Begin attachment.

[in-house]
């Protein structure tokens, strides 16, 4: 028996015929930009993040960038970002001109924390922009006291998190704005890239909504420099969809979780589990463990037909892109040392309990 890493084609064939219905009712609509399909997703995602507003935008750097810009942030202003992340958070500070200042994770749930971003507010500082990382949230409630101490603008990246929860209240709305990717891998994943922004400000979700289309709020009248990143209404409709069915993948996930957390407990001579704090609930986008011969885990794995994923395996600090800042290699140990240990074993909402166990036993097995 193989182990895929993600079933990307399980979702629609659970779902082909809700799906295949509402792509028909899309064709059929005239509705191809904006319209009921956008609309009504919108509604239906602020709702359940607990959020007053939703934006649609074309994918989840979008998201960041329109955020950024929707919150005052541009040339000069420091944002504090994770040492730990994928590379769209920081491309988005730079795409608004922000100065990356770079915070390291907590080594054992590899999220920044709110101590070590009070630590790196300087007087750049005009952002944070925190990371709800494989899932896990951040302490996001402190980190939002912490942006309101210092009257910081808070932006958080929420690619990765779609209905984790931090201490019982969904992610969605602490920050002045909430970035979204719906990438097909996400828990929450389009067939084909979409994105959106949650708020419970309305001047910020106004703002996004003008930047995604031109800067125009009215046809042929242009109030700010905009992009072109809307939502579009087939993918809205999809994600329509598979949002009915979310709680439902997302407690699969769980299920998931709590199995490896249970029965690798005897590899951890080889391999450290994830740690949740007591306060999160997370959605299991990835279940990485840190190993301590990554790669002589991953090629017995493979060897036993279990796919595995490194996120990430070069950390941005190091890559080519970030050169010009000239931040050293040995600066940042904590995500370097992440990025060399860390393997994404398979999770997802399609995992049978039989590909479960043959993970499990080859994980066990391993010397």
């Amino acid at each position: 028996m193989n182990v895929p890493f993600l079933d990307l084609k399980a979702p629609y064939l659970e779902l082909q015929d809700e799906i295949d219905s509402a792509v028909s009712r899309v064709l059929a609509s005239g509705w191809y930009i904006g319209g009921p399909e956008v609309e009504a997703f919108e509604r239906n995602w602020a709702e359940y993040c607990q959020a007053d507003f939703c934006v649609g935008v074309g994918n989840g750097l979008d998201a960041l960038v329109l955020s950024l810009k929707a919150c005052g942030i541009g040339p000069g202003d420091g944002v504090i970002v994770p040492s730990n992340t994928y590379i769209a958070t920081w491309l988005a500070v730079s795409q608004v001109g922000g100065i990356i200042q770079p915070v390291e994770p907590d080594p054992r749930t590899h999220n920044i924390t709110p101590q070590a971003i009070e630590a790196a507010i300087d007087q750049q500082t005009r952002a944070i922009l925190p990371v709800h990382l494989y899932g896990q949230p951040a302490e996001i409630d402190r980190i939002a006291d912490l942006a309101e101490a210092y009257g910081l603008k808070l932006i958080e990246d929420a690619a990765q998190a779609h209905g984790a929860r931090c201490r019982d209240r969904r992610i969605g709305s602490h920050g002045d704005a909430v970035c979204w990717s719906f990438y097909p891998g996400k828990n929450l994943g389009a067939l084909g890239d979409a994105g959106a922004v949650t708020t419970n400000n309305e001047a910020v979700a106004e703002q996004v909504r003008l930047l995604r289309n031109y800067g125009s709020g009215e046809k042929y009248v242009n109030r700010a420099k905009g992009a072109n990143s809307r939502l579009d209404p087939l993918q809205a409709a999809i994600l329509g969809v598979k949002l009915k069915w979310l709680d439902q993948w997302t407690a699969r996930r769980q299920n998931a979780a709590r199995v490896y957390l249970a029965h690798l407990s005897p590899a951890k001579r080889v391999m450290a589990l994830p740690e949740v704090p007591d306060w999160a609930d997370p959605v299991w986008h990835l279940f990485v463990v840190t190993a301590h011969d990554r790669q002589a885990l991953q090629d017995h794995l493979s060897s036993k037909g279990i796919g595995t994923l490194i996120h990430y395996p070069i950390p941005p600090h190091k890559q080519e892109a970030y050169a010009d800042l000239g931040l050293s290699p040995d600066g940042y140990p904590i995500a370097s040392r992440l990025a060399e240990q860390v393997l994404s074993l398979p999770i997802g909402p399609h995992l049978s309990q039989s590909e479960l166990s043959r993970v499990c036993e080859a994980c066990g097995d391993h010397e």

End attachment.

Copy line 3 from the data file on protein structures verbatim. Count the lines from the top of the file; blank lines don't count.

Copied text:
């Amino acid at each position: 028996m193989n182990v895929p890493f993600l079933d990307l084609k399980a979702p629609y064939l659970e779902l082909q015929d809700e799906i295949d219905s509402a792509v028909s009712r899309v064709l059929a609509s005239g509705w191809y930009i904006g319209g009921p399909e956008v609309e009504a997703f919108e509604r239906n995602w602020a709702e359940y993040c607990q959020a007053d507003f939703c934006v649609g935008v074309g994918n989840g750097l979008d998201a960041l960038v329109l955020s950024l810009k929707a919150c005052g942030i541009g040339p000069g202003d420091g944002v504090i970002v994770p040492s730990n992340t994928y590379i769209a958070t920081w491309l988005a500070v730079s795409q608004v001109g922000g100065i990356i200042q770079p915070v390291e994770p907590d080594p054992r749930t590899h999220n920044i924390t709110p101590q070590a971003i009070e630590a790196a507010i300087d007087q750049q500082t005009r952002a944070i922009l925190p990371v709800h990382l494989y899932g896990q949230p951040a302490e996001i409630d402190r980190i939002a006291d912490l942006a309101e101490a210092y009257g910081l603008k808070l932006i958080e990246d929420a690619a990765q998190a779609h209905g984790a929860r931090c201490r019982d209240r969904r992610i969605g709305s602490h920050g002045d704005a909430v970035c979204w990717s719906f990438y097909p891998g996400k828990n929450l994943g389009a067939l084909g890239d979409a994105g959106a922004v949650t708020t419970n400000n309305e001047a910020v979700a106004e703002q996004v909504r003008l930047l995604r289309n031109y800067g125009s709020g009215e046809k042929y009248v242009n109030r700010a420099k905009g992009a072109n990143s809307r939502l579009d209404p087939l993918q809205a409709a999809i994600l329509g969809v598979k949002l009915k069915w979310l709680d439902q993948w997302t407690a699969r996930r769980q299920n998931a979780a709590r199995v490896y957390l249970a029965h690798l407990s005897p590899a951890k001579r080889v391999m450290a589990l994830p740690e949740v704090p007591d306060w999160a609930d997370p959605v299991w986008h990835l279940f990485v463990v840190t190993a301590h011969d990554r790669q002589a885990l991953q090629d017995h794995l493979s060897s036993k037909g279990i796919g595995t994923l490194i996120h990430y395996p070069i950390p941005p600090h190091k890559q080519e892109a970030y050169a010009d800042l000239g931040l050293s290699p040995d600066g940042y140990p904590i995500a370097s040392r992440l990025a060399e240990q860390v393997l994404s074993l398979p999770i997802g909402p399609h995992l049978s309990q039989s590909e479960l166990s043959r993970v499990c036993e080859a994980c066990g097995d391993h010397e």